valuable space your CV profile or

personal statement as it's also known is

the first proper content section of your

CV it is an introductory paragraph which

summarizes your skills experience and

knowledge and its purpose is to catch

recruiters eyes when they open your CV

excite them and encourage them to read

the rest of your CV it should give

readers a nice overview of your industry

specific skills types of companies

you've worked for qualifications and the

benefits you deliver for an employer to

write a successful CV profile you should

keep it short and sharp somewhere

between five and ten lines pack it with

in-demand skills and experience and

avoid using cliche terms like

hard-working team player underneath your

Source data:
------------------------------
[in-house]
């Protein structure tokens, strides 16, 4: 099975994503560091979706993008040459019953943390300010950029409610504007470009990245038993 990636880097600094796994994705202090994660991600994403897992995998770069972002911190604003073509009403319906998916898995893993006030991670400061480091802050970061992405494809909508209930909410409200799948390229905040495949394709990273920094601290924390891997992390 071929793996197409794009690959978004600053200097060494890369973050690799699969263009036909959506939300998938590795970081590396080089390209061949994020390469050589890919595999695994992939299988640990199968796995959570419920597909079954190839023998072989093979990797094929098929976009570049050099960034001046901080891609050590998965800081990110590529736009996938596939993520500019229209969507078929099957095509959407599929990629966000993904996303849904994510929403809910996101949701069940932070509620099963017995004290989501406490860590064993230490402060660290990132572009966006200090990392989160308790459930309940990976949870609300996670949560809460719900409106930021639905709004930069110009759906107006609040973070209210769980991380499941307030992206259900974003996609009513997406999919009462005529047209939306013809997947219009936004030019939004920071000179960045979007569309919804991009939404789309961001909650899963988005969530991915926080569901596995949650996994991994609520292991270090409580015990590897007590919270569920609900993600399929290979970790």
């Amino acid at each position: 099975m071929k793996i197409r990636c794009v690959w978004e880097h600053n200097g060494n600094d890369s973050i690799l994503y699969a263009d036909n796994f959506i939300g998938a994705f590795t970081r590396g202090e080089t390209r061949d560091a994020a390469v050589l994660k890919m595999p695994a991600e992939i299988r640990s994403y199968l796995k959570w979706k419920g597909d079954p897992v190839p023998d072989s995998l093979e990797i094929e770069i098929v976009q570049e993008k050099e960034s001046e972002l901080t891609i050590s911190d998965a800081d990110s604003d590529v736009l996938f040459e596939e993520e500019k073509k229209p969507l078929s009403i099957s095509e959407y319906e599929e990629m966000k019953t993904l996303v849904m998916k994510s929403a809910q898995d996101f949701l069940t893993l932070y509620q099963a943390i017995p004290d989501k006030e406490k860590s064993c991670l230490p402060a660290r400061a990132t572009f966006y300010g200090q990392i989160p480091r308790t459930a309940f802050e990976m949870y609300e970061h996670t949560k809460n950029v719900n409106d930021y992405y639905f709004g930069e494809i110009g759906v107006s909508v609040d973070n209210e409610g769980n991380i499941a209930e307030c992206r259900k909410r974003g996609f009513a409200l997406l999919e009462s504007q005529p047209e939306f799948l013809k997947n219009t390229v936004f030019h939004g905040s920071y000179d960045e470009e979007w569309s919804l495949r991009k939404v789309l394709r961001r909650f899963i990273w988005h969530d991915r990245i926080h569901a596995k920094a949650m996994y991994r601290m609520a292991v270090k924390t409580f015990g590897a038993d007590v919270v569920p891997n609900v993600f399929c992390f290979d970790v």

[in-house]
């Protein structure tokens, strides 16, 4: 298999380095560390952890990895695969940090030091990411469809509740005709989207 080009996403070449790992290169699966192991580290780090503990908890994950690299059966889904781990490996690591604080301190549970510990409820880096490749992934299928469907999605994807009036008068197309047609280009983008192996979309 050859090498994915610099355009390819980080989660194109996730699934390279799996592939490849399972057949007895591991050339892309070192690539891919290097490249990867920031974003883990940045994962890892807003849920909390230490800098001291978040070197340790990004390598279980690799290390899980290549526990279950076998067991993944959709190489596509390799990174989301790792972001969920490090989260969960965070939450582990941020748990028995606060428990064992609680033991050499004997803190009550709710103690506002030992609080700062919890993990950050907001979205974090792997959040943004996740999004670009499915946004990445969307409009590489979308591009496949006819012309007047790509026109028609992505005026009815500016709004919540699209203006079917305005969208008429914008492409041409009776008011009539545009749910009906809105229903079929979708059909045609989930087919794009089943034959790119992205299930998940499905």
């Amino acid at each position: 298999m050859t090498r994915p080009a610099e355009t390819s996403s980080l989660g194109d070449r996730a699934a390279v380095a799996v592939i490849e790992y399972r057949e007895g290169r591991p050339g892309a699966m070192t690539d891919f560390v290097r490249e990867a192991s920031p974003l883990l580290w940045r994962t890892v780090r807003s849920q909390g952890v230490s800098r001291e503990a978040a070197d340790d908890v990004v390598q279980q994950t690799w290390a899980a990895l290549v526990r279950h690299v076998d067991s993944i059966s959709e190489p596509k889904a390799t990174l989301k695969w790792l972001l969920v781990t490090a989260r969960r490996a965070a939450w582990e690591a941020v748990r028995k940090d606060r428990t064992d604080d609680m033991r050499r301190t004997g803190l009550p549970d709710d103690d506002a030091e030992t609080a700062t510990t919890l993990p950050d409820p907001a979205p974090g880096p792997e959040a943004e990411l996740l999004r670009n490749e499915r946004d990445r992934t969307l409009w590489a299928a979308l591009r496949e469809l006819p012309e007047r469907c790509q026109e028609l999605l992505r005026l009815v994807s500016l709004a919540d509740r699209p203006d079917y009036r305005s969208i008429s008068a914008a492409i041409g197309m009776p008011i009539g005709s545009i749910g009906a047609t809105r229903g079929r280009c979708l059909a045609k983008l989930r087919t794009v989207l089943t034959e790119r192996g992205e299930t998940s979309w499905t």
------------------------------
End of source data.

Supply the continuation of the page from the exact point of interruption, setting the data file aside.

profile add a bullet pointed list of

core skills your most valuable

attributes split over two or three

columns keep the points under three

words ideally said that they jump off

the page and create a snapshot of your

offerings which can be digested in

seconds by busy recruiters and hiring

managers it's a great tool for making

sure readers stick to your CV and don't

skip past it again these points should

be heavily tailored towards your target

roles including things like

role-specific skills qualifications

market or industry knowledge languages

and IT skills they can also be quickly

edited if you need to tweak the CV

slightly when applying for different

roles your work experience gives you a

great opportunity to demonstrate your

ability to apply your skills in the

workplace and prove the impact you make

your work experience should be listed in